Mental Health Nurse becomes a herbivores and chews up her team mates
The nurse arrives on the unit with full gear ready to fire on the first co worker that gets in her way. She is armed wih fresh ink pens, a sharp eye, eye brows scowling, slobbering at the mouth to find the first error to start her attack. She is a herbivore.
Herbivores which means they do not eat meat, only plants, grass and cereal. They are ruminant animals which means they have more than one stomach. Cows have a four part stomach, each part used for a different process.They chew a cud 4 times before swallowing.
Why am I telling you about a herbivores?
Some nurse become them, they are the negative energy that walks in the unit and when they find a co-workers errors they take a bite, chew on it, roll it around in their mouth and swallow until they find a little more they can chew on and they puke it up and start over.
The common phrases you learn in nursing are "nurses eat their young" and "only the strong will survive".
Nurses eat their young. The expression is standard lore among nurses, and it means bullying, harassment, whatever you want to call it. It’s that harsh, sometimes abusive treatment of new nurses that is entrenched on some hospital floors and schools of nursing.
It’s the dirty little secret of nursing, and it needs to be publicly acknowledged, and just as publicly discussed, because it’s keeping us down.
Bur the truth is, nurses are hurting each other. Stories from the ‘front line’ cannot be ignored. These stories are the voices of nurses telling the world about their experiences. In addition, research shows that 60% of newly registered nurses leave their first position
within six months because of some form of abuse from a co-worker. The first step to healing our relationships is the most difficult: to recognize and openly discuss the problem.Only by understanding the origin and reasons for our behaviors can we even begin to create the healing environment that is so desperately needed in nursing- for ourselves, as well as our patients.
Candise once a new nurse at her job shares her story:
When I was new to the facility where I am currently working; I was assigned to a preceptor/ mentor that "had more seniority than anyone else in the hospital." (Sigh and eyeroll). But I was new so I simply smiled politely and nodded as she went on random rants about this and that. One day a physician wrote admission orders on a new patient, as I transcribed them independently, because she had more important things to take care of, I ran across an order I couldn't quite make out. So I pleasantly trot over to the unit where my preceptor is taking care of her important business (gossiping in the office with social workers) and ask her "do you think this says Invega 4 or 6 mg?" To which she replied, "How should I know?" (Deep breath and smile) "Well, I thought since you work with these physicians everyday I thought you might be more familiar with their handwritting." Her reply, (hands on hips), "Well, I guess you thought wrong. These doctors get paid way more money than me so I suggest you figure it yourself or call the doctor yourself!" My reply "Thank you very much; i'll see what i can do." (Thinking to self well i hope i can figure out what this signature at the bottom of the orders represents so that I can call the right doctor to clarify this order.) She retired about a month after i came out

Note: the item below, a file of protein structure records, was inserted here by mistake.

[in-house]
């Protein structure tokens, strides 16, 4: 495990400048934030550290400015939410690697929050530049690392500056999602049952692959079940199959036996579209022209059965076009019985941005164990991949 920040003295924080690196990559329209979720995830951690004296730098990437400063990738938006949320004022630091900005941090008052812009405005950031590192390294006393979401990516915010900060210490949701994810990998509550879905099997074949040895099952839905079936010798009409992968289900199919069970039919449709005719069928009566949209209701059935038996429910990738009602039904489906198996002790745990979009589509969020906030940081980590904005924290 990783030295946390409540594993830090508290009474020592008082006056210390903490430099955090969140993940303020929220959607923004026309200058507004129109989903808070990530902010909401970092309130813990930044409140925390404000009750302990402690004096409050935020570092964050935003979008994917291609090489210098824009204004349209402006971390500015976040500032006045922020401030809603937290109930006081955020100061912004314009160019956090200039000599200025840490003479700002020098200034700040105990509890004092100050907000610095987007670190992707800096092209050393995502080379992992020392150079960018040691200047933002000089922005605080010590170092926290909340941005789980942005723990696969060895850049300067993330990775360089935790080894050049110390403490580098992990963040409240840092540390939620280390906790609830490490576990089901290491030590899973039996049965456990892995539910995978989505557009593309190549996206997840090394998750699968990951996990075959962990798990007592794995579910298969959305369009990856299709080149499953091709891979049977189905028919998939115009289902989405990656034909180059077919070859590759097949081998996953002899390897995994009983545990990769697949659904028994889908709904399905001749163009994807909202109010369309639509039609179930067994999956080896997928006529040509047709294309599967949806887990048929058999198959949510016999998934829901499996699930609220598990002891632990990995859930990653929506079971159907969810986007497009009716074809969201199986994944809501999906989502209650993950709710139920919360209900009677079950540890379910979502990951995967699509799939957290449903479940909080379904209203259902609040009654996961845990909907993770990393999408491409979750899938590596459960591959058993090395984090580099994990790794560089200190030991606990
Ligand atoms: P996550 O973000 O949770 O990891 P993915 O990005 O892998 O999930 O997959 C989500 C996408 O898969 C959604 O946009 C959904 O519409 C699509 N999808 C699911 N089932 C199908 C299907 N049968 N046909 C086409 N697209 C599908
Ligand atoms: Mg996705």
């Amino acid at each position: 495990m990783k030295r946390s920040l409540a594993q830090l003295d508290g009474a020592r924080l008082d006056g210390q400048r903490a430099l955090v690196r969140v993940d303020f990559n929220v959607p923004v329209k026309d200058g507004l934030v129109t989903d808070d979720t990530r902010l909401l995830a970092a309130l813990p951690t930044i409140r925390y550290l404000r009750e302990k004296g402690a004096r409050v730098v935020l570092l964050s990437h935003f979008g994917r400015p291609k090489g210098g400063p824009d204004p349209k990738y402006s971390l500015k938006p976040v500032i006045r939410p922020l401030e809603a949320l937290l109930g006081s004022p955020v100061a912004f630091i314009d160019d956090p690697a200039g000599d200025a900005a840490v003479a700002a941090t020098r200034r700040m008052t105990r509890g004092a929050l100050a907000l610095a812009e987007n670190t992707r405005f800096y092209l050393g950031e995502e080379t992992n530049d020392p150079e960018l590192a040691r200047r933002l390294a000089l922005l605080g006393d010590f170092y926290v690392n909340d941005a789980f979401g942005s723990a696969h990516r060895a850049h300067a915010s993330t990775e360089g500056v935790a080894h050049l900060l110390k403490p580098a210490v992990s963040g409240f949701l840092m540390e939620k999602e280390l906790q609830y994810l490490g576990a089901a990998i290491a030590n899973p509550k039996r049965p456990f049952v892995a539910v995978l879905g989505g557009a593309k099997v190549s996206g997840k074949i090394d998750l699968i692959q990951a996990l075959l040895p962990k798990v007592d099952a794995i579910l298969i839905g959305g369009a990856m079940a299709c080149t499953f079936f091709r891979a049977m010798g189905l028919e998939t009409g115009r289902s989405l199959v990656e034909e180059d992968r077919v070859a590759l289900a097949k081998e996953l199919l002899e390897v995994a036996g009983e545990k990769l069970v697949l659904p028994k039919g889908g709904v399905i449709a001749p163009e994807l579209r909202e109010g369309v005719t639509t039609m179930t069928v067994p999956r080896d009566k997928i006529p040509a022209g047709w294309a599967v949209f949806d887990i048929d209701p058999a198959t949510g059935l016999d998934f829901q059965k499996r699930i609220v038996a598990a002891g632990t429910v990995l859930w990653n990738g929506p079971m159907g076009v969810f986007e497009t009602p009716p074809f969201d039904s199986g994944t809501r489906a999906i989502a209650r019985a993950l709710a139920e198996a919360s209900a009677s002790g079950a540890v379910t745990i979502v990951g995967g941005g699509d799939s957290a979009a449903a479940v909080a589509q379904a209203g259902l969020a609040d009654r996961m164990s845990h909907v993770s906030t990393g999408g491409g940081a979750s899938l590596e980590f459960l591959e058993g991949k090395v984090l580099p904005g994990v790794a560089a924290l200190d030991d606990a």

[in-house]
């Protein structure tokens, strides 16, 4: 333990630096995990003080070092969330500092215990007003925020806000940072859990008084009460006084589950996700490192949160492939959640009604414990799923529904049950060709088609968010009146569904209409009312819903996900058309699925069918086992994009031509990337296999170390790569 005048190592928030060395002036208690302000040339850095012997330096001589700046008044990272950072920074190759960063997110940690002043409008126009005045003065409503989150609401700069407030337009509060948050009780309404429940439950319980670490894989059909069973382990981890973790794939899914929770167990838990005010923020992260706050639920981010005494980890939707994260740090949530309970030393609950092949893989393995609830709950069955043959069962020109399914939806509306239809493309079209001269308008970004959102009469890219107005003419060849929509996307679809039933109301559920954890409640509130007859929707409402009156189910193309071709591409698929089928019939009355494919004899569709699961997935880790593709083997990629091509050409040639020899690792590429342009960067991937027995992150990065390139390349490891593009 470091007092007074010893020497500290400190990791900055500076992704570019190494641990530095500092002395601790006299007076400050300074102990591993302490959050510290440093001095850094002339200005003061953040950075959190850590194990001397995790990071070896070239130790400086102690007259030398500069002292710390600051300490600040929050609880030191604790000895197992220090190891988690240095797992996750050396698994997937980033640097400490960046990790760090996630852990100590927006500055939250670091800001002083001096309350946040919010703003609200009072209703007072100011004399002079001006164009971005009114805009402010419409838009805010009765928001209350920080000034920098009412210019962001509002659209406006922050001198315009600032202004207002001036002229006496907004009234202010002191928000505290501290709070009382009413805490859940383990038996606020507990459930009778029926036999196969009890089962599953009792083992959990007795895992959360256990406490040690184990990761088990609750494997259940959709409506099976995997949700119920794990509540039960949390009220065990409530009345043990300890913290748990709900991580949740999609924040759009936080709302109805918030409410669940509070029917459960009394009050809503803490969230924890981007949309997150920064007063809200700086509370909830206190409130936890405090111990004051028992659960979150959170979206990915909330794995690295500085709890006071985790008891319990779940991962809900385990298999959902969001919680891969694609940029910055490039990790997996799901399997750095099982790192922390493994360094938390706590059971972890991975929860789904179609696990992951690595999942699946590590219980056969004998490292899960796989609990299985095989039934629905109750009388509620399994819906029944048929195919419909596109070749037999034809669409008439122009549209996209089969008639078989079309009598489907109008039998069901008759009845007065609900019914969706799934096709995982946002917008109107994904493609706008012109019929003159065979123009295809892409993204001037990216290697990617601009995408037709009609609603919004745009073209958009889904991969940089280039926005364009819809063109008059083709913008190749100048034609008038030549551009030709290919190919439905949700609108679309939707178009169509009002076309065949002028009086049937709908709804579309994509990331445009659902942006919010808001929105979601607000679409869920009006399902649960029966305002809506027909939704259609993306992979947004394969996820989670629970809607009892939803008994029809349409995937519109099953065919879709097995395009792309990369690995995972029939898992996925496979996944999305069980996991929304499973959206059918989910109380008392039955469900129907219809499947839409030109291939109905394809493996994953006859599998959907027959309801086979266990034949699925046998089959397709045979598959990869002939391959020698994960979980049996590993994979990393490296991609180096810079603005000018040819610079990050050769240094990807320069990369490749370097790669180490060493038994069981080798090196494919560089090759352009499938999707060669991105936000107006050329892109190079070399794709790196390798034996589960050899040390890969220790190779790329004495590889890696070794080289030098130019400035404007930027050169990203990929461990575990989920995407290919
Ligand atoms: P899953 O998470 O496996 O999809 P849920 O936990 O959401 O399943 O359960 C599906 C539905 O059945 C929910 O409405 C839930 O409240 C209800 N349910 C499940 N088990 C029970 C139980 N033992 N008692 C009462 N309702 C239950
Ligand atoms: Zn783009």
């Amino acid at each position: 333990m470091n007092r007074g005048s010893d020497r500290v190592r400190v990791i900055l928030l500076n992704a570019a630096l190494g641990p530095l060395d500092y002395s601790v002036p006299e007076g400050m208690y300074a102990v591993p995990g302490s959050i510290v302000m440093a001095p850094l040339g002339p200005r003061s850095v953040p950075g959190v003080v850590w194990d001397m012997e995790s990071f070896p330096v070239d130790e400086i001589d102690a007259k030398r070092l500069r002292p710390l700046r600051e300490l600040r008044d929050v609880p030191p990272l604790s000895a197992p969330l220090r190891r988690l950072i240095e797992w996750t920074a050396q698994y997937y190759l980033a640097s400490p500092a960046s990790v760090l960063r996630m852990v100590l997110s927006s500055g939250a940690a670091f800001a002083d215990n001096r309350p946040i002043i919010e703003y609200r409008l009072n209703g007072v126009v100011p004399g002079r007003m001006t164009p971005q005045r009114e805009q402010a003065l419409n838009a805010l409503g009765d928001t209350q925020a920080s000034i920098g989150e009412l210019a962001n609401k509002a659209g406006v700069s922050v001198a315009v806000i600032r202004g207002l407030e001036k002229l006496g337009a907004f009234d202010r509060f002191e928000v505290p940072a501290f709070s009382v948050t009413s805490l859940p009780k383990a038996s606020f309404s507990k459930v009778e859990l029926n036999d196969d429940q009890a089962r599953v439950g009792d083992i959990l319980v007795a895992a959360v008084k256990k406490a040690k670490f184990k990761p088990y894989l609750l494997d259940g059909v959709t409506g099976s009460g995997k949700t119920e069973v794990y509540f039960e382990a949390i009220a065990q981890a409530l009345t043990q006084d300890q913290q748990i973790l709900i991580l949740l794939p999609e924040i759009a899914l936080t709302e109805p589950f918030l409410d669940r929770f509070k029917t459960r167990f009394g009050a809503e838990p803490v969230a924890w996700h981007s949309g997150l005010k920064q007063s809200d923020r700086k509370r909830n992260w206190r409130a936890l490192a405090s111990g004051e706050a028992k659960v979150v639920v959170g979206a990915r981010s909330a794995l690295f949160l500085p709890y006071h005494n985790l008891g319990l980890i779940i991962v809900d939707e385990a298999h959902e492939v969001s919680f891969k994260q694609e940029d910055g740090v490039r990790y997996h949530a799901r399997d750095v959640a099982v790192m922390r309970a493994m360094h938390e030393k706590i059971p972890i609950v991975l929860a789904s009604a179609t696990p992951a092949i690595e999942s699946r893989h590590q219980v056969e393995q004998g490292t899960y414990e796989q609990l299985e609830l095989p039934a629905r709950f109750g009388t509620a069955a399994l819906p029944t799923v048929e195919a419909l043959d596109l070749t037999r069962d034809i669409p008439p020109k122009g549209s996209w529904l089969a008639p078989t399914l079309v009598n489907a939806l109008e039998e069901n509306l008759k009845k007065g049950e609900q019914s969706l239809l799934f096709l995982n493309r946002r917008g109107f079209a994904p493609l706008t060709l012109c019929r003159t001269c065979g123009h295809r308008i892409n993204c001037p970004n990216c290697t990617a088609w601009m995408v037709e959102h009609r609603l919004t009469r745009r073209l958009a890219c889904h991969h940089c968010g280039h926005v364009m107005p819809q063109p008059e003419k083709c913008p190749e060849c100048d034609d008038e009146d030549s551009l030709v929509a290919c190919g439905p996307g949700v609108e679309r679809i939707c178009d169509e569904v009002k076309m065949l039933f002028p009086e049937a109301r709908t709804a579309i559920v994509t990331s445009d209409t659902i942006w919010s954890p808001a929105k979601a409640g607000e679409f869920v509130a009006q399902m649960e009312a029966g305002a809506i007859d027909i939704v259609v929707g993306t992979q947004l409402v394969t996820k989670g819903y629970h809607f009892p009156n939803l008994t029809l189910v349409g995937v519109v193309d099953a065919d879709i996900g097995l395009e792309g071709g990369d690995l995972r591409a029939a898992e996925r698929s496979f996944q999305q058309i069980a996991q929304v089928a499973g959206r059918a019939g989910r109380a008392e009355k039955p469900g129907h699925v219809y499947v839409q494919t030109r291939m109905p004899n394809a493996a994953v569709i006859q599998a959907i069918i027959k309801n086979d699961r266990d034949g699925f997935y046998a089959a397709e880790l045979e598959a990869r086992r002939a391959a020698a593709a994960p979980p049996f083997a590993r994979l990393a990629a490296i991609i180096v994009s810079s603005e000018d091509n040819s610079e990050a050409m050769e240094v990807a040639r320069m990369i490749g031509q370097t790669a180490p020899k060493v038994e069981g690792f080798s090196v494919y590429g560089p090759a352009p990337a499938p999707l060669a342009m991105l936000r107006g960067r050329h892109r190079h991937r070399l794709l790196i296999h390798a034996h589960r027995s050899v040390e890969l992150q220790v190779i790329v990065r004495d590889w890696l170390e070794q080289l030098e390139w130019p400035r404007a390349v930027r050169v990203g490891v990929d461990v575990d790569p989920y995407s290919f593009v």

She also runs her own company on the side and supports other nurses in how to bring passion into their role at work. Out of the box remedies for speaking to people and more.
* Please note: I am not here to CURE, DIANOSE, Treat or suggest replacements for what a doctor prescribes – I am sharing my nursing adventures with you.
What Did You Think?
Let us know your thoughts on today's issue?
Remember – sharing is caring!